Billionaire businessman Richard Branson is calling on Parliament to “reject” the “nonbinding” Brexit vote and is demanding a second referendum.
Mr. Branson has insisted the vote was “technically an advisory non-binding referendum for MPs to consider” which should be instantly reconsidered as the public had voted against big business and globalisation. He wrote on his blog:
“The vast majority of MPs voted in by the electorate want the UK to stay part of Europe. In light of the misrepresentations of the Leave campaign, Parliament should reject the results of this non-binding referendum as Nicola Sturgeon has announced she will do in Scotland’s Parliament.”
Adding: “Before the UK government invokes Article 50 of the European Treaty and does irreversible damage to the United Kingdom, the people’s elected representatives must decide whether the facts that have emerged really warrant abandoning the EU and whether a second referendum will be needed.”
— Richard Branson (@richardbranson) June 27, 2016
Mr. Branson ran through the now familiar arguments to suggest that the referendum result was somehow invalid— as voters were lied to and are too stupid to assess the facts for themselves.
He said promises about immigration, the NHS and financial markets made by Leave campaigners were untrue and argued that Scotland could break away from the UK.
He also urged people to sign a petition calling for a second referendum, which is now being investigated by the Electoral Commission after a large number of its signatories were revealed to be fraudulent.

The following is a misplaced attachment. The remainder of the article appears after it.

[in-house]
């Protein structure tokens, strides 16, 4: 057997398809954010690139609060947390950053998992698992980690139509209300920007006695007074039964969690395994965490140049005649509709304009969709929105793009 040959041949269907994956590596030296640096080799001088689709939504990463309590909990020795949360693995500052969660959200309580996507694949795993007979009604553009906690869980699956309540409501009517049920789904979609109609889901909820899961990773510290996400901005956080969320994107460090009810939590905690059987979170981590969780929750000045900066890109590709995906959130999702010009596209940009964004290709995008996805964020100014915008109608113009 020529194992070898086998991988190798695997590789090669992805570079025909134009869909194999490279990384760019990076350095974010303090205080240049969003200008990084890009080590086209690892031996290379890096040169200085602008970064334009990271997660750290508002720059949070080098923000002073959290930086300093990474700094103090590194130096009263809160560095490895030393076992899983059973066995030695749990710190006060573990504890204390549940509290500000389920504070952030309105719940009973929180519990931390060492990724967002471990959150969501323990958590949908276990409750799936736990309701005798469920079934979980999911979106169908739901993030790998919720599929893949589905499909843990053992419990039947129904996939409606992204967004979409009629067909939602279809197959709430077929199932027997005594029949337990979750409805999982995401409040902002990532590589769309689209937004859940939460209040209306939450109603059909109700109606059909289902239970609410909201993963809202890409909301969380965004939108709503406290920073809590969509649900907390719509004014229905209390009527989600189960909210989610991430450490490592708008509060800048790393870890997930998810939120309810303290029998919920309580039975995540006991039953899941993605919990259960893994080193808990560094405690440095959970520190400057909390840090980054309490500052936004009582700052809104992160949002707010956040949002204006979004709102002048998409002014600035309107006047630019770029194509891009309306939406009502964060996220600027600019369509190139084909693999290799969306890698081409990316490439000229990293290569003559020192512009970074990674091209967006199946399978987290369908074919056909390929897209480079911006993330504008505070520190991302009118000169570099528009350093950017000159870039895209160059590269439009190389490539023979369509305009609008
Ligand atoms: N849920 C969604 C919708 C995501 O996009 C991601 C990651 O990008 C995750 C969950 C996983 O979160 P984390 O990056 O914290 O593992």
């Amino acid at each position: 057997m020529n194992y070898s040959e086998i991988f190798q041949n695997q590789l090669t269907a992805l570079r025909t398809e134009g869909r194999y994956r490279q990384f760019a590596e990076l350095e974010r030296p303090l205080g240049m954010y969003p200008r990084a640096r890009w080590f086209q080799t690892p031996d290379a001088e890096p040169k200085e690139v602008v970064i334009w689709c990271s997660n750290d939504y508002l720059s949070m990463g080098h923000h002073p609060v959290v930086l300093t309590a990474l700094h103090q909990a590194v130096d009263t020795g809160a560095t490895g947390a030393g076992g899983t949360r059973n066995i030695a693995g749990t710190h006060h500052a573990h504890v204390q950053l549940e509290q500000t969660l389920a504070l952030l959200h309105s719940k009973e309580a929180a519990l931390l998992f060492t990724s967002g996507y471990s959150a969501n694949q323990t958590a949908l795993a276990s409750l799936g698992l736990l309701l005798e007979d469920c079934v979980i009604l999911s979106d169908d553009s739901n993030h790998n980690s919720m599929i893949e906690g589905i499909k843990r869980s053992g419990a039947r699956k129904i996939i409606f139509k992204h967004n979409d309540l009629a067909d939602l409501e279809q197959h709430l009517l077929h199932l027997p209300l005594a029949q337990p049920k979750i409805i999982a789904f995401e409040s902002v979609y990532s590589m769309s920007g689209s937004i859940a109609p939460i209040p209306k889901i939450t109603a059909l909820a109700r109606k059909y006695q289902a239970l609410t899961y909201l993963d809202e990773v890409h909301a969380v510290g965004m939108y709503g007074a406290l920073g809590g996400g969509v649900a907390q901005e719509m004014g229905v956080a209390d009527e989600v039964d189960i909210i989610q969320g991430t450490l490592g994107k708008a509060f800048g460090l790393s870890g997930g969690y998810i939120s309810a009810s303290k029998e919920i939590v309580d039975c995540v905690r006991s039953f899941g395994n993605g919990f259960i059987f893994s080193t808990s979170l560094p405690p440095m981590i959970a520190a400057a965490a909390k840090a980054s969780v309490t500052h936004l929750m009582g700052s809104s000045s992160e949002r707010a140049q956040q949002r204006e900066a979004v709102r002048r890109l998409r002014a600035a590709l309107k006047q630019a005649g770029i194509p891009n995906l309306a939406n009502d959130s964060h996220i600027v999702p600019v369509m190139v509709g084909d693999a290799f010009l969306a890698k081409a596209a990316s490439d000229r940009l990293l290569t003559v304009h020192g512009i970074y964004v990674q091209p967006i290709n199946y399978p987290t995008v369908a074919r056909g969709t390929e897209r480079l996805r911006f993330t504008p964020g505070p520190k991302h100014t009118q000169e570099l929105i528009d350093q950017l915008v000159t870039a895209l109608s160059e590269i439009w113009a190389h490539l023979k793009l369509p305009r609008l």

“Parliament needs to take the petition of more than three million people to call for a new referendum seriously. The alternative is to watch a rapid decline of Britain’s health and wellbeing,” he wrote.
Mr. Branson is far from the only anti-democratic Europhile to call for the vote to be ignored. This morning, the Guardian published a column entitled: “How to stop Brexit: get your MP to vote it down”.
“It’s not over yet. A law that passed last year to set up the EU referendum said nothing about the result being binding or having any legal force” it said. Claiming that “nothing” in the UK’s constitution “allots any place to the results of referendums or requires our sovereign parliament to take a blind bit of notice of them.”
Leaving the EU got a mandate of 17.410 million — the biggest democratic mandate this country has ever seen.
In 1997 Tony Blair got 13.5 million votes; John Major received 14 million in 1992; the Alternative Voting system was rejected by 16 million in 2011; the Common Market had 17.378 million in 1975, and David Cameron won 10.7 million votes in 2010 and 11.3 million in 2015.